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What's it like to live in Madison, WI
Profile written by local expert:
Against a backdrop of high-tech businesses and acclaimed academic institutions, Madison, Wisconsin, exudes the casual, down-to-earth feel you'd expect in the capital of America's Dairyland. On a given night, Madisonians can dine on food prepared by award-winning chefs and take in performances by national and international musicians and actors. The next morning, Madisonians can buy produce, meats and baked goods at the Dane County Farmers Market, often grabbing breakfast and coffee there or at hot spots like Marigold Kitchen and Michelangelo's Coffee House.
A hotbed of the health care, information technology and manufacturing industries, Madison has steadily welcomed new residents over the past decade and is growing to accommodate and entertain these transplants. Developers are quickly erecting mixed-use luxury housing with ground floors occupied by trendy restaurants and coffee shops. Options for fine dining, microbrews and craft cocktails in Madison are constantly expanding.
Much like in New York City, it's somewhat rare to encounter a native Madisonian. Some who have relocated permanently attended UW-Madison and never left. Others relocated to Madison for work. Nevertheless, the small-town vibe of Madison shines through.
Things to do here
Madison's rich arts and food scenes impress even the most cosmopolitan newcomers. World-class performers and speakers regularly cycle through the region. Meanwhile, Madison appeals to foodies with its locally produced cheese and its local beer from a growing legion of microbreweries and gastropubs like The Great Dane and Ale Asylum.
Drinks and dining are a consistent source of conversation with friendly Madisonians, as is sports, especially if the conversation revolves around the University of Wisconsin-Madison's Division I basketball team, the Wisconsin Badgers.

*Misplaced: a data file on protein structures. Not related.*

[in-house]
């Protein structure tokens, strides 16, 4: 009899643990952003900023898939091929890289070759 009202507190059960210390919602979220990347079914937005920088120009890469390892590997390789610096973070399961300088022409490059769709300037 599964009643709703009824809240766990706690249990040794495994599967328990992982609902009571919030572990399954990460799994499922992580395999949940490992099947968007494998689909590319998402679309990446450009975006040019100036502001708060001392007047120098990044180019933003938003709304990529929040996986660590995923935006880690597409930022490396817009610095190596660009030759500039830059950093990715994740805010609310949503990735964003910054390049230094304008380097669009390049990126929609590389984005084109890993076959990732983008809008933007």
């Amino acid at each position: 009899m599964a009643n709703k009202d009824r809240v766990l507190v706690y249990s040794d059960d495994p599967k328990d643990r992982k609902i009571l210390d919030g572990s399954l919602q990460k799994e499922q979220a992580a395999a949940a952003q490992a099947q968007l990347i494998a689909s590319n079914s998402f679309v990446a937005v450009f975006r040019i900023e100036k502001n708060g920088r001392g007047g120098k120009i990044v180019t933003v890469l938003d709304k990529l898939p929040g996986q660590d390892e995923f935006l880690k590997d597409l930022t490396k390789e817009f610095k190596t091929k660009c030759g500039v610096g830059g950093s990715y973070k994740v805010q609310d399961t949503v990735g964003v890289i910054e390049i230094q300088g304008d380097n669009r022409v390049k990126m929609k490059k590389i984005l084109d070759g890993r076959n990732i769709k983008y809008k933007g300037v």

During the summer, Madison's lakes draw boaters, canoers, kayakers, sailors, swimmers and stand-up paddle boarders. Even more lakes and state parks await within driving distance. Regional bike paths wind outward in all directions for those up for a trek outside the metro area.
Things to avoid here
During the summer, Madison residents waste no time taking advantage of outdoor recreation opportunities, such as jogging and boating. Residents are no strangers to single-digit temperatures during the winter. Ever pragmatic, Madisonians take to the frozen lakes for ice fishing, skating and hockey. Parks and golf courses transition to cross-country skiing trails in the winter.
Advice for those moving here
Young professionals and families, as well as UW-Madison students and retirees, appreciate the relaxed lifestyle Madison offers. Although it is a highly educated region, the poverty rate is nearly 20 percent.
Home to the University of Wisconsin-Madison, as well as Edgewood College and Madison Area Technical College, Madison is among the most educated metro areas in the country. More than 95 percent of residents above the age of 25 have graduated high school. But among grade school children, the racial education gap is quite large.
A little less than half the population affiliates with a religion, and the largest chunk of the religious population identifies with Catholicism.